The Third Department reversed County Court finding that defendant should have been allowed to withdraw his guilty plea on the ground it was not knowingly and voluntarily entered. Although plaintiff was pleading to a lesser crime, during the plea colloquy County Court elicited an admission to an act which negated an element of the crime defendant was pleading to. Defendant pled to a rape where the victim was unable to consent. However, in the plea colloquy defendant admitted the victim demonstrated she did not consent:
Where, as here, a defendant pleads to a lesser crime as part of a plea bargain, the court is not required to engage in a factual recitation in order to establish the elements of the crime … , and, in fact, “under such circumstances defendants can even plead guilty to crimes that do not exist” … . In this instance, although not required to do so, County Court nevertheless sought to elicit the details of the crime from defendant prior to accepting his plea and led him in a factual recitation. The questions posed by the court during the allocution appeared to be designed to elicit from defendant facts supporting the elements of rape in the third degree, a crime which had been charged in the indictment, but was to be dismissed as part of the plea to rape in the second degree; notably, rape in the third degree includes the element that the victim's “words and acts” demonstrated that he or she did not consent to sexual intercourse with the defendant (Penal Law § 130.05  [d]; see Penal Law § 130.25). In response to the court's inquiries, defendant admitted that he had engaged in nonconsensual sexual intercourse with the victim and that the intercourse was nonconsensual because the victim had “indicated to [him], by words or actions, that she did not wish to engage in sexual intercourse with [him].” This factual recitation was inconsistent with the crime to which he was pleading and, in fact, negated an element of that crime, namely that the victim be “incapable of consent by reason of being mentally disabled or mentally incapacitated” (Penal Law § 130.30  … ).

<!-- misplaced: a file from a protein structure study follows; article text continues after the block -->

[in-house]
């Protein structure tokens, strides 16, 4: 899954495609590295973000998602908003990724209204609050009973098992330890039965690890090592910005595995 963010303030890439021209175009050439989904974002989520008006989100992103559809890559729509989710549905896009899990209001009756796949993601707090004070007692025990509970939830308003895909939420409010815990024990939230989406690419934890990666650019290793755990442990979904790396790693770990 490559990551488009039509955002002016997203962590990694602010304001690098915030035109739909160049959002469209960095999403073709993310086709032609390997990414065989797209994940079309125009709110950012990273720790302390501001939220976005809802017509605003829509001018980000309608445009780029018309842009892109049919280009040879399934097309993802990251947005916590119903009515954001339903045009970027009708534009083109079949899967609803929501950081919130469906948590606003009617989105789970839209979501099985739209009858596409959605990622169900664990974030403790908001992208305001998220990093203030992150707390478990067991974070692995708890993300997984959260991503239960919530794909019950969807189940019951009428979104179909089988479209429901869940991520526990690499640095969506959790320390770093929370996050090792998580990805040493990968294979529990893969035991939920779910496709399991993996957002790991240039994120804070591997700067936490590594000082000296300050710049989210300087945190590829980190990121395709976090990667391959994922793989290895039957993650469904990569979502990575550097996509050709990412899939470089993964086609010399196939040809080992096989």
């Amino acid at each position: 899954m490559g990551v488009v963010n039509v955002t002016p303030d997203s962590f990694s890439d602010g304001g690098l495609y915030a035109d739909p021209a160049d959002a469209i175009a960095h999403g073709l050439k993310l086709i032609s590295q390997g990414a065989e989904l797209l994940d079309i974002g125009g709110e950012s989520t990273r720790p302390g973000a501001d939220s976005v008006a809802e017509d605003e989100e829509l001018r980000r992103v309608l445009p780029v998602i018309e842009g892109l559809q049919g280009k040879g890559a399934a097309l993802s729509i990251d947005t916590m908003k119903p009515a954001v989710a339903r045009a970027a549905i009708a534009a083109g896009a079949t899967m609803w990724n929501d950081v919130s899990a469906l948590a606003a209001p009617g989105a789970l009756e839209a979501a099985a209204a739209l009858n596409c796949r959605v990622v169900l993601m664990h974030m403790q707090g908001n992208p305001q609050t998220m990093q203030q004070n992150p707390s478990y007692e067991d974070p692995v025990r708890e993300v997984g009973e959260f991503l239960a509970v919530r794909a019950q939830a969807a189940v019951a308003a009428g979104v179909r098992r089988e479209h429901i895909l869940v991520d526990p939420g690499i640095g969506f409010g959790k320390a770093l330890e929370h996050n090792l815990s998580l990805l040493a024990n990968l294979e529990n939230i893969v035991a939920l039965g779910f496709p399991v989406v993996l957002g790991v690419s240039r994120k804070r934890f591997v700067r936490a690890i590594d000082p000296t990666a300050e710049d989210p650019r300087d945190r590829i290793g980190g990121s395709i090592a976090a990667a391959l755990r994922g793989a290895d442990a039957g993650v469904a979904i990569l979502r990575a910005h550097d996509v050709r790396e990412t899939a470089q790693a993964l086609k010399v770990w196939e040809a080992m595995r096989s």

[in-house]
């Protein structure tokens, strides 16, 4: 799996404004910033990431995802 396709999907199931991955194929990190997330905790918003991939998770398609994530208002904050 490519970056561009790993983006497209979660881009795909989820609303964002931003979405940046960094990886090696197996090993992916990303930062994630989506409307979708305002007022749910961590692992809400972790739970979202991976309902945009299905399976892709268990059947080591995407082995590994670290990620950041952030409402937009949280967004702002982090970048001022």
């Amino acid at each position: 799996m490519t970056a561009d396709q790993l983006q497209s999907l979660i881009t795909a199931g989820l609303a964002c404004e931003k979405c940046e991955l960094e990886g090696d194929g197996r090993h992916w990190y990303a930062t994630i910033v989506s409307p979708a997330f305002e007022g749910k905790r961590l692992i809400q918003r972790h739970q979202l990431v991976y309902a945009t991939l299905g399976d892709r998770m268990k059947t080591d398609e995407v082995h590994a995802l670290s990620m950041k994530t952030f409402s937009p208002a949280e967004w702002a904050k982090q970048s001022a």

County Court failed to conduct any further inquiry prior to accepting the plea in order “to ensure that defendant underst[ood] the nature of the charge and that the plea [was] intelligently entered” … . People v Banks, 2016 NY Slip Op 02127, 3rd Dept 3-24-16
CRIMINAL LAW (IN PLEADING GUILTY TO A LESSER CRIME, DEFENDANT ADMITTED AN ACTION WHICH NEGATED AN ELEMENT OF THE CRIME TO WHICH HE PLED, MOTION TO WITHDRAW PLEA SHOULD HAVE BEEN GRANTED)/ GUILTY PLEA (IN PLEADING GUILTY TO A LESSER CRIME, DEFENDANT ADMITTED AN ACTION WHICH NEGATED AN ELEMENT OF THE CRIME TO WHICH HE PLED, MOTION TO WITHDRAW PLEA SHOULD HAVE BEEN GRANTED)